For Professor Piotr Stalmaszczyk on the Occasion of His 60th Birthday
Edited By Łukasz Bogucki and Piotr Cap
This volume is dedicated to Professor Piotr Stalmaszczyk, Head of the Department of English and General Linguistics at the University of Łódź, on the occasion of his 60th birthday. It includes texts written by his students, colleagues and friends, dealing with a variety of urgent, widely discussed topics in the contemporary language studies. Spanning contributions from language history, philosophy, rhetoric and argumentation, methodology, and discourse studies, it provides an authoritative outline of the field and a timely response to the existing challenges, thus making for a concise handbook of modern linguistics. It is recommended to graduate students of philology, as well as researchers working in linguistics and other disciplines within the broad spectrum of humanities and social sciences.
Cognitive Linguistics and Biolinguistics: On the Path to Rapprochement? (Henryk Kardela)
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Cognitive Linguistics and Biolinguistics: On the Path to Rapprochement?
Abstract: Drawing on insights from cognitive semiotics, the chapter explores the plausibility of rapprochement between two main research traditions in contemporary linguistic research – cognitive linguistics and biolinguistics. The emerging answer is largely negative, given (i) the general désintéressment of what is being done in “the other camp” regarding specific theoretical solutions proposed, and (ii) the completely divergent claims about the nature of language and grammar as defined by the two approaches.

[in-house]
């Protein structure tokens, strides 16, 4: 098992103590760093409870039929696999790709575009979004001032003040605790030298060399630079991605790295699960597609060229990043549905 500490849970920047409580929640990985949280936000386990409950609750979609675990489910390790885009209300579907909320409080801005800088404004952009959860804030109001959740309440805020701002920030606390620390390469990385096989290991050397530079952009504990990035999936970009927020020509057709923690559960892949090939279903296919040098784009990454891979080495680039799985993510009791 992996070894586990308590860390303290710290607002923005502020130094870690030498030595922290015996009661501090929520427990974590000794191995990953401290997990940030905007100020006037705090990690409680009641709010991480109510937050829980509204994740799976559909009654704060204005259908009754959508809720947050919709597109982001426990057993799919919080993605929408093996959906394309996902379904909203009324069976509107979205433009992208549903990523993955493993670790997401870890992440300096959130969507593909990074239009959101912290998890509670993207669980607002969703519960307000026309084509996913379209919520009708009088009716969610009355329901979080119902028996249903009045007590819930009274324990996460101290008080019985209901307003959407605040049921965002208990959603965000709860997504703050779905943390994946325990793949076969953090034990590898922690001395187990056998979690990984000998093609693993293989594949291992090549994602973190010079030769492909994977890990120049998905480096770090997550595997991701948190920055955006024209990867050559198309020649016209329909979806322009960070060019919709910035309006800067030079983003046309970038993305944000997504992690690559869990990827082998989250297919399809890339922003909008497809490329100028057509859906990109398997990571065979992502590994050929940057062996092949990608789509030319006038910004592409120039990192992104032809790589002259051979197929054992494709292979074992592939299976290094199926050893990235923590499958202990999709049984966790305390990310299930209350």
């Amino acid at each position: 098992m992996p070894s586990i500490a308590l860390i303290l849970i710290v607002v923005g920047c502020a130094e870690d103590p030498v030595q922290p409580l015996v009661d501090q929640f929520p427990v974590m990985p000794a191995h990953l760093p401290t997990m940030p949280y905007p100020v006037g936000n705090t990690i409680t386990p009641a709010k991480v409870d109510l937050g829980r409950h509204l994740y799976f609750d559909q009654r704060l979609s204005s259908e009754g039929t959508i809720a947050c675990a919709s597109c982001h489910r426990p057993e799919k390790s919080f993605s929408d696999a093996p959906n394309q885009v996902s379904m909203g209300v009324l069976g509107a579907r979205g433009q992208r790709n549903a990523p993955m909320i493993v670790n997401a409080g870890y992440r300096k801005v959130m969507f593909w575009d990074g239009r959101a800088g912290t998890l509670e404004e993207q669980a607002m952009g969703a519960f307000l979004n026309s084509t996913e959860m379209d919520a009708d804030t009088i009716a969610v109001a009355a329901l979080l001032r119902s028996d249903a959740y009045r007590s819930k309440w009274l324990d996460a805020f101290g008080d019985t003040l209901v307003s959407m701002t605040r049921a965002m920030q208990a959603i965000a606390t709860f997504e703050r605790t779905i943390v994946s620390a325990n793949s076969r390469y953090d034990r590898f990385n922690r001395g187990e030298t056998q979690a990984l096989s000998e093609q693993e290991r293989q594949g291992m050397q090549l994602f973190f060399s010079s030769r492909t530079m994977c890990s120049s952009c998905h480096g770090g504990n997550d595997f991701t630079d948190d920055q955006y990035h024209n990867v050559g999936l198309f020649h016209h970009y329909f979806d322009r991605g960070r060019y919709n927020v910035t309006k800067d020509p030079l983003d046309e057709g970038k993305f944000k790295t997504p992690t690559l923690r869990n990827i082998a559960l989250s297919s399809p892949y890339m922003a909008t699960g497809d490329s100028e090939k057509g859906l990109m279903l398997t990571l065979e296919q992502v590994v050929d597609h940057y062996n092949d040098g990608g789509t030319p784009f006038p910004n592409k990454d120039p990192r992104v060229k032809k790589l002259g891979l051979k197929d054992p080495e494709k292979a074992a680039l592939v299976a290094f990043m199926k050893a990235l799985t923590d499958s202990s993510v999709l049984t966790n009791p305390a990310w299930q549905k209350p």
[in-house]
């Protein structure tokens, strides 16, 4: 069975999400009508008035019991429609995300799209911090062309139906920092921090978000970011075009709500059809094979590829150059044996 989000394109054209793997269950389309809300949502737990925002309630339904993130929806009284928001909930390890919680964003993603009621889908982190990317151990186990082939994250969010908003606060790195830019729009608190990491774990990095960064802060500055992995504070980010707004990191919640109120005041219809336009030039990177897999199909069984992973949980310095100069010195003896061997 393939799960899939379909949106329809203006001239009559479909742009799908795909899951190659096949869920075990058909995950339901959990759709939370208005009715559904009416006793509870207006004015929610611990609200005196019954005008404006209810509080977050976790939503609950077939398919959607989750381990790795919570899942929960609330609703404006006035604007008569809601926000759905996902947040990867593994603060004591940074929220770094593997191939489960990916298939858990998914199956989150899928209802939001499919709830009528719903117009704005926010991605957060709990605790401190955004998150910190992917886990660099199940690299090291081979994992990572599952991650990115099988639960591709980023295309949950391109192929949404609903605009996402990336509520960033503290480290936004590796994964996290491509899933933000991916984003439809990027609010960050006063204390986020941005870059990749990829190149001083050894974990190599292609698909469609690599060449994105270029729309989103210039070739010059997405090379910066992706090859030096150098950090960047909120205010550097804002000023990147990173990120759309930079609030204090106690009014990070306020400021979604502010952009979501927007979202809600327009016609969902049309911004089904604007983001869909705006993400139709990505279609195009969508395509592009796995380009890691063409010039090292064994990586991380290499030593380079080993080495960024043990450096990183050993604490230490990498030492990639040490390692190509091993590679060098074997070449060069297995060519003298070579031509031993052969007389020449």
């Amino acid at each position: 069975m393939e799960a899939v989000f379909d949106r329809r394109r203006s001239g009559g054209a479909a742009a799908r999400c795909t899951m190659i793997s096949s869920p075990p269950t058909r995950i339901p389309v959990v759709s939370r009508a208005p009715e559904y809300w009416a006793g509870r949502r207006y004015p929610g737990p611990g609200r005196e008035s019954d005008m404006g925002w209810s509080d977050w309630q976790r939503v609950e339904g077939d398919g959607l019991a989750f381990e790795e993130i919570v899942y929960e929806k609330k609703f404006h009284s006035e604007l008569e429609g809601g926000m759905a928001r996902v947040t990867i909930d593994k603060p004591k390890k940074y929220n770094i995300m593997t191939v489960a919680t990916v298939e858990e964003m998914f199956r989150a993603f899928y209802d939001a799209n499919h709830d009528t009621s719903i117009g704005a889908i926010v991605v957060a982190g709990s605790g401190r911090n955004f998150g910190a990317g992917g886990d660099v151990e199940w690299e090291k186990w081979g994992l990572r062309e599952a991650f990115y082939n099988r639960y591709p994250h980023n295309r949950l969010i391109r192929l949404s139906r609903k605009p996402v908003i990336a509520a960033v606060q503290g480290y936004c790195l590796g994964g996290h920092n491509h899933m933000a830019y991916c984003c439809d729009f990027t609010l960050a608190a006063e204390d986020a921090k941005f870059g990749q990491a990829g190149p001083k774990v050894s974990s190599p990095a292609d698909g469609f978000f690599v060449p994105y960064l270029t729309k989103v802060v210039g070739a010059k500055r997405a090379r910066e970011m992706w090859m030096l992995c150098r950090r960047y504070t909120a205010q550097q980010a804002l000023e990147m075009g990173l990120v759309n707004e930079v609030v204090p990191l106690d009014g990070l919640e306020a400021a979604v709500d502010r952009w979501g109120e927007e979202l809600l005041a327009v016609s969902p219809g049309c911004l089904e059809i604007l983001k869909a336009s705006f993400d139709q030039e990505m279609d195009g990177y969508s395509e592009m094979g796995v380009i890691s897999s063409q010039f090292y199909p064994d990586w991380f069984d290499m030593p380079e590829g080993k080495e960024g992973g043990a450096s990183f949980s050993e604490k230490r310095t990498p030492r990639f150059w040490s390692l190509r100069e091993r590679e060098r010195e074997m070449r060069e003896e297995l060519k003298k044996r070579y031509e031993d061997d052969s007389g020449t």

Keywords: biolinguistics, cognitive linguistics, cognitive semiotics, interdisciplinarity, triangulation
The present chapter discusses the prospects for rapprochement between two major strands in contemporary linguistic research: the generative grammar/minimalism program and the heterogeneous cognitive linguistic enterprise (involving theorists such as Ronald Langacker, Mark Johnson, George Lakoff, Zoltàn Kövecses, Adele Goldberg, William Croft, Gilles Fauconnier, and Mark Turner1), in light of Cedric Boeckx and Constantina Theofanopoulou’s (2014; henceforth BT) assertion that perhaps time has come to bring into contact
two linguistic traditions, one (“Chomskyan”) seeking to reduce linguistic complexity to a set of elementary primitives, and the other (“Cognitive”) seeking to account for linguistic processes in terms of general ‘cognitive’ mechanisms[.],
whereby the challenge ahead (ibid.)
is to marry these two traditions, showing that elementary primitives used by Chomskyan linguists to explain various linguistic phenomena can be understood in terms of generic ← 105 | 106 → processes that...
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